I will say that the fretwork on my domestic instruments is much better than that of the imports.

                Orwell was an optimist.

                by Yankee Texan on Sun Jul 07, 2013 at 10:53:41 PM PDT

                [ Parent ]

                •  liberal bluegrass players..uh oh... (3+ / 0-)
                  Recommended by:
                  am, 3rdOption, Philpm

                  it is weird tho isn't it, the bluegrass players I know out here in so cali are a mixed lot, but basically many working man dust bowl conservatives...yet the old time musicians, I know lots, they run dem center to very left of the dial sometimes, no repubs except for one lonely Romney voter that hangs out sometimes...but that's calif maybe..

                  Darryl House is a member here and plays in a bg band iirc..but not only california, but northern california, so....

                  This machine kills Fascists.

                  by KenBee on Sun Jul 07, 2013 at 11:21:40 PM PDT

                  [ Parent ]

                  •  I think it's worse (9+ / 0-)

                    in Texas. Here, it's really hard to find fellow progressives among bluegrassers, and some of them are ver-ry hard right. . . I wonder how many of them know that Ralph Stanley endorsed Obama in '08 and campaigned against Eric Cantor last year.

                    I don't want to impose Sharia law, I want to impose Poetic Justice.

                    by Yankee Texan on Mon Jul 08, 2013 at 12:48:41 AM PDT

                    [ Parent ]

                  •  Still lots of conservative bluegrassers (1+ / 0-)
                    Recommended by:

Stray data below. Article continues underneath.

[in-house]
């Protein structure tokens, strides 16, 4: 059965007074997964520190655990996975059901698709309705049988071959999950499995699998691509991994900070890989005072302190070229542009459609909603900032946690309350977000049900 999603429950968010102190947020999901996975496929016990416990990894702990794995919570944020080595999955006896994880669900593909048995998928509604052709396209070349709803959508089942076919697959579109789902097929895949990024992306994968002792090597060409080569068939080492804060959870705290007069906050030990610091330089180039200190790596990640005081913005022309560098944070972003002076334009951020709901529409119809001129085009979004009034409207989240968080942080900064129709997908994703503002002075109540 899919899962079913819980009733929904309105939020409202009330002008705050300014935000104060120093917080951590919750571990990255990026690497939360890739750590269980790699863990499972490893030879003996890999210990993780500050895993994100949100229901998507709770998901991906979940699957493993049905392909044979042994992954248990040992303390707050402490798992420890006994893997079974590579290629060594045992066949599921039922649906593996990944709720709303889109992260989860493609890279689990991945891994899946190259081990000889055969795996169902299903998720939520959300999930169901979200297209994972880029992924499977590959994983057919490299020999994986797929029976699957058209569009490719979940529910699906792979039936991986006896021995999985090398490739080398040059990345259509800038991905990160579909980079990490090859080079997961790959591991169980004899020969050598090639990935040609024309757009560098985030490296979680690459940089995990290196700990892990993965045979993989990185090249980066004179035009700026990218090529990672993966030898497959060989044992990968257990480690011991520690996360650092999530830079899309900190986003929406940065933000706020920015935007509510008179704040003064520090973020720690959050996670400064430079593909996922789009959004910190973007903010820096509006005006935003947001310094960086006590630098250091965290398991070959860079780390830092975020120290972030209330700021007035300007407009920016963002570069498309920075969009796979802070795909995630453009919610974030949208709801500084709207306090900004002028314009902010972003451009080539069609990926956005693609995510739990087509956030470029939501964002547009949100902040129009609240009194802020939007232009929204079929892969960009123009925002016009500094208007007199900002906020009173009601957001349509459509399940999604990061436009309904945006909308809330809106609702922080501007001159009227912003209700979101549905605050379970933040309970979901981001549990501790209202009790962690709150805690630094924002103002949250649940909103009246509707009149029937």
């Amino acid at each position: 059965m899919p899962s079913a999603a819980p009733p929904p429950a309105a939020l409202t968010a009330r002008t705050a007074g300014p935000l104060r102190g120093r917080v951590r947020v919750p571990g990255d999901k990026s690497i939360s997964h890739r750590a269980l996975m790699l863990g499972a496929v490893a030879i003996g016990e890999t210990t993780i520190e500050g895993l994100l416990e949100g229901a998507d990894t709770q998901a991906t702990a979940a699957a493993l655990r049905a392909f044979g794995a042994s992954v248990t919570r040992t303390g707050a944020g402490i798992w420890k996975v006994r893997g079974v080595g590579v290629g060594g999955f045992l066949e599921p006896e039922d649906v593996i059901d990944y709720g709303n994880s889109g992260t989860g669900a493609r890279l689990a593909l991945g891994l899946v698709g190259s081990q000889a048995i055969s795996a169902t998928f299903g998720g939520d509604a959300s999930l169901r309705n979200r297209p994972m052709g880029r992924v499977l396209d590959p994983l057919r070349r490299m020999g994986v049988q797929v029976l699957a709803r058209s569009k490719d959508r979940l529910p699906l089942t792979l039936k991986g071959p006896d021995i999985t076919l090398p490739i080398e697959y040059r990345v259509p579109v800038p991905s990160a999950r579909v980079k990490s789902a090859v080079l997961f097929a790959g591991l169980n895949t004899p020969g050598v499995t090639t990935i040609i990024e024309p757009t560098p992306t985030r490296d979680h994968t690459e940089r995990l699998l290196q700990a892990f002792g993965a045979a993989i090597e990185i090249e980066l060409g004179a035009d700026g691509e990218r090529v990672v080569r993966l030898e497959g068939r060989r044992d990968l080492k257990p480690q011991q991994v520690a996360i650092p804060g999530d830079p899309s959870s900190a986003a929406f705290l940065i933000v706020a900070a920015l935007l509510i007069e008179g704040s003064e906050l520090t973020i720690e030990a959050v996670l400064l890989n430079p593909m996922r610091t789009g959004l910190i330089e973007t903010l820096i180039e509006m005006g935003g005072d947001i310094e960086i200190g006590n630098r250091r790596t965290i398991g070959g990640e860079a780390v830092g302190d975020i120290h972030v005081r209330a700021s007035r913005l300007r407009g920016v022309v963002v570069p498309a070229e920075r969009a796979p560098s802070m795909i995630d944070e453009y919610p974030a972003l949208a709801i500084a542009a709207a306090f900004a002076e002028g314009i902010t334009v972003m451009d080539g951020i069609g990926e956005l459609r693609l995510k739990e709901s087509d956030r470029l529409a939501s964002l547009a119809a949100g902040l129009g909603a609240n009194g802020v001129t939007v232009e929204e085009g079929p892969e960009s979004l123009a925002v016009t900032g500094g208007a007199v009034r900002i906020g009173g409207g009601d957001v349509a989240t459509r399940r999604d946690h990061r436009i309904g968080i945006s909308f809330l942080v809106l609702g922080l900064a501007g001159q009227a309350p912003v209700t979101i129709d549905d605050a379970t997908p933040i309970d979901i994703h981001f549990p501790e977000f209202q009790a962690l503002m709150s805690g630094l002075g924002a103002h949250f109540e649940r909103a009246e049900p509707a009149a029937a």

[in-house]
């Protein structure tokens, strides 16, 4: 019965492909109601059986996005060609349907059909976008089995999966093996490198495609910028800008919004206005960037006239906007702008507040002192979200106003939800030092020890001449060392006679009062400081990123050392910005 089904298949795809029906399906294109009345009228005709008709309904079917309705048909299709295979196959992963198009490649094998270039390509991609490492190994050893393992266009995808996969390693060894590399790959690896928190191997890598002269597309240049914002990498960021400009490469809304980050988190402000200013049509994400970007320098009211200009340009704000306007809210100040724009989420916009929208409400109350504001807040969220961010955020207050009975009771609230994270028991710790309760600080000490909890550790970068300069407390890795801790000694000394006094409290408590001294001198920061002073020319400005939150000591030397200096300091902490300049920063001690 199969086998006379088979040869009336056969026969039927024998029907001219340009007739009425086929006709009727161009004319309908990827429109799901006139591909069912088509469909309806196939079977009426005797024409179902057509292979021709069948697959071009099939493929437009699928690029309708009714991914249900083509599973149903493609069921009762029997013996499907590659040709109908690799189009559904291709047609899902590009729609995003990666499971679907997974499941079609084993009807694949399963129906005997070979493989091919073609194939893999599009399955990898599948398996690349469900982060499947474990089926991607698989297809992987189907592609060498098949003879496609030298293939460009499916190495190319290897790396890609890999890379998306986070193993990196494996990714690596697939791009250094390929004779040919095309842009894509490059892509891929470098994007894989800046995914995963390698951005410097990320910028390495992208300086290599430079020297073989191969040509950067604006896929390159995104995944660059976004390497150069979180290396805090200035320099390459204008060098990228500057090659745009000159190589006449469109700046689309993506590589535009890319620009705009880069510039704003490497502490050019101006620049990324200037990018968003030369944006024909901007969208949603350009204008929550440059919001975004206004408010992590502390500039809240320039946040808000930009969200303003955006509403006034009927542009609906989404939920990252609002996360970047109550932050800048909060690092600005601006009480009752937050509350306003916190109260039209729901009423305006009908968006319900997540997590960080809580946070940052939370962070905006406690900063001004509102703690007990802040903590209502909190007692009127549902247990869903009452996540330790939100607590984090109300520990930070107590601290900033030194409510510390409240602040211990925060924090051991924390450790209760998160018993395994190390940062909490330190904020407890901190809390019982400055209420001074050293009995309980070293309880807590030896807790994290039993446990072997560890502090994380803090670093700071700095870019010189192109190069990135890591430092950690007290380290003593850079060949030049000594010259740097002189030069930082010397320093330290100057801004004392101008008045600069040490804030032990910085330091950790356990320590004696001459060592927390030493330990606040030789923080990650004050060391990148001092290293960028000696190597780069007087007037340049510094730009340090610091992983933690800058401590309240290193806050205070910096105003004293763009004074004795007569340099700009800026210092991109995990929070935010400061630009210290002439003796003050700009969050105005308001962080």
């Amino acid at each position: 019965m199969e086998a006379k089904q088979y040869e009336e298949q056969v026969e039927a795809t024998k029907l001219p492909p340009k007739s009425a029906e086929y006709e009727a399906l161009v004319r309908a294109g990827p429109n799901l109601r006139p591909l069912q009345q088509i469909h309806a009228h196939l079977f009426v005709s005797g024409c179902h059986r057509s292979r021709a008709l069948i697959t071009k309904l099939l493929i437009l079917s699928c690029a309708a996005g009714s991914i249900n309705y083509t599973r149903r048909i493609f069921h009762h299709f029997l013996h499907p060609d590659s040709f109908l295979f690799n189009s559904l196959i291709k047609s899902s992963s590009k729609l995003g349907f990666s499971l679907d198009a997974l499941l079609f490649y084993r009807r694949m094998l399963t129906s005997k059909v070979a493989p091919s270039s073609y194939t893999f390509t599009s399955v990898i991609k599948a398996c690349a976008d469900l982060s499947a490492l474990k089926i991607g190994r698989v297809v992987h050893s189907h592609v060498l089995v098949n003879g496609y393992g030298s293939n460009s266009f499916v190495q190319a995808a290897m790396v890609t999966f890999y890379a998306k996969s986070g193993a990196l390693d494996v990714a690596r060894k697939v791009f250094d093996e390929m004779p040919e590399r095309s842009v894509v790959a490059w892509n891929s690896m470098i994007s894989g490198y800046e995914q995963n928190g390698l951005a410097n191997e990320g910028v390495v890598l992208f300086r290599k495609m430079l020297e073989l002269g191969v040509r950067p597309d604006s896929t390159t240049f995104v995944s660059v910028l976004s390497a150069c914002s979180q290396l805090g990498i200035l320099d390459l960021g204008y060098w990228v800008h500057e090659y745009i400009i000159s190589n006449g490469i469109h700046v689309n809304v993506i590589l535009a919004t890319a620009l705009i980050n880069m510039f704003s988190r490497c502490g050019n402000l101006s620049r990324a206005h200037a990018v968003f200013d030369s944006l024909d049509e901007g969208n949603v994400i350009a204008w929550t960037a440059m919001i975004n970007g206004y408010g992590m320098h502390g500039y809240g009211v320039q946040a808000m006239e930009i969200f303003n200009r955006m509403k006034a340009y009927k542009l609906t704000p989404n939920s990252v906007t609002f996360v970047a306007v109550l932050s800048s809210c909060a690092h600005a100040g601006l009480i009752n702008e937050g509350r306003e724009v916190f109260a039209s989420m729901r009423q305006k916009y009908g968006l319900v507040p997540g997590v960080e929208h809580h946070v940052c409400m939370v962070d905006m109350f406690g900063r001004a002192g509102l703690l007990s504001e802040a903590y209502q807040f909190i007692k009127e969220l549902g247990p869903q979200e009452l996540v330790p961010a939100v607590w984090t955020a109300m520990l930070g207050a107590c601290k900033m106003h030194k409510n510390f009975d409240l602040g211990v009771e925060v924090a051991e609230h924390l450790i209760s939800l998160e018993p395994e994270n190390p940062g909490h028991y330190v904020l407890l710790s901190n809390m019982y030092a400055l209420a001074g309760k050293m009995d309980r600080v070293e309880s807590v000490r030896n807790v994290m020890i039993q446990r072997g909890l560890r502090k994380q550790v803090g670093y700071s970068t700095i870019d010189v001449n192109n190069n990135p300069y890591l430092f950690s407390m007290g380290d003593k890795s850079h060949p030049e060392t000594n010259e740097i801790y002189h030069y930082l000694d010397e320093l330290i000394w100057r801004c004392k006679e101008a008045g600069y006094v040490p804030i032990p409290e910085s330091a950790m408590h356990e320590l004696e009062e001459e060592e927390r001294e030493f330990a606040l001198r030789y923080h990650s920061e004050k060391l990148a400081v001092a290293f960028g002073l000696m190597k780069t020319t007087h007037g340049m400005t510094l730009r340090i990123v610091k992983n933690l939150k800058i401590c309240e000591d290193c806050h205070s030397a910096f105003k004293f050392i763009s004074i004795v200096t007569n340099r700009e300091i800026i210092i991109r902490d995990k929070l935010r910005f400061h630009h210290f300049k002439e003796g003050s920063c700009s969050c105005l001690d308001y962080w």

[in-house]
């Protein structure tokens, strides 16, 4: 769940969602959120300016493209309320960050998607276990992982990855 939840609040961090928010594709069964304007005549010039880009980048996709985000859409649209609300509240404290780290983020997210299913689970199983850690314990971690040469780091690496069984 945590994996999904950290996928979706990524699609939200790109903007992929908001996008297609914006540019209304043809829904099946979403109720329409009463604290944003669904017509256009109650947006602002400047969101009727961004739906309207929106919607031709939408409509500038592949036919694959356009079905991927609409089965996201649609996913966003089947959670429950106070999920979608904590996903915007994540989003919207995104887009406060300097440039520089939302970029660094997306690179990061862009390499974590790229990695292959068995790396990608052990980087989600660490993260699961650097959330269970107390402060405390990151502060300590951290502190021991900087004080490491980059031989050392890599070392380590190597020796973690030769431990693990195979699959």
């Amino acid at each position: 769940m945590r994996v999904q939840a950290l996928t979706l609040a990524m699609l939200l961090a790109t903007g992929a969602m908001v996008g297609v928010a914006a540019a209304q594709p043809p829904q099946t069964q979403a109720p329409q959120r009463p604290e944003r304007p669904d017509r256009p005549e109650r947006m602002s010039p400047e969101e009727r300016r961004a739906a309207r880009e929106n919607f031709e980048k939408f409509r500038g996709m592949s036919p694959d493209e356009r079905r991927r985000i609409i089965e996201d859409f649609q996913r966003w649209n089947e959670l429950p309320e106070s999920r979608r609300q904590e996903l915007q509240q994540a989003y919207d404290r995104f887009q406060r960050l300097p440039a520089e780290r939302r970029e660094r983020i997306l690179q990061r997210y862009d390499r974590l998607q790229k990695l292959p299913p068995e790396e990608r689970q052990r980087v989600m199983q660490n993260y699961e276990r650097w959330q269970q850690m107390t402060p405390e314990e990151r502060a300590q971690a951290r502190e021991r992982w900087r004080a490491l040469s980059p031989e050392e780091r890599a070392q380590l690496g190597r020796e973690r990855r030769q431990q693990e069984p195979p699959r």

are still around, but the music is changing rapidly. Really a lot of young folks in their 20's are taking up bluegrass, folk music and old-time music these days.

                    One of my favorite young bands is Crooked Still. These kids all came out of the Berkley School of Music and other Boston colleges, and they're as hot as a 2 dollar pistol.

                    An older bluegrass fan made the mistake of saying Boston wasn't a really a bluegrass town to their lead singer, a tiny girl named Aoife O'Donovan. I got to listen to her school the old guy up on the facts, and he left with his ears all afire. It was a perfect ending to a grand concert.

                    California, New York and Boston have always been bluegrass hotbeds. The notion that the music is only Southern has never been true.

                    And those kids are playing at a musical level that is far higher than at any time of the 50 years I've been playing.

                    Right many are called, and damn few are chosen.

                    by Idaho07 on Mon Jul 08, 2013 at 05:51:32 PM PDT

                    [ Parent ]

          •  Absolutely correct. Which is why his son (0+ / 0-)

            finds it to be a "fast" guitar. Young kid, small hands.

            Gentlemen, you can't fight in here! This is the War Room!

            by bigtimecynic on Mon Jul 08, 2013 at 05:35:45 AM PDT

            [ Parent ]

        •  Hey! You need to add Paul Reed Smith (3+ / 0-)

          to your list.  Their higher end guitars are US-made, but their more affordable student edition (SE) line is foreign. Great guitars.

          Gentlemen, you can't fight in here! This is the War Room!

          by bigtimecynic on Mon Jul 08, 2013 at 05:40:21 AM PDT

          [ Parent ]

        •  I love my Mexistrat (0+ / 0-)

          The Squier, though, pretty much stinks, I bought one for my daughter (figuring if she didn't use it I'd have something I could keep in Open G for slide).  Now, I suspect if I dropped 3 bills to have it set up by someone who really knows what they're doing, it would be decent. But at that point I might as well buy a used Mexistrat which generally need little or no tweaking.

          Want a progressive global warming novel, not a right wing rant? Go to and check out New World Orders

          by eparrot on Mon Jul 08, 2013 at 06:01:25 PM PDT

          [ Parent ]

      •  Fender Japan made great axes. (12+ / 0-)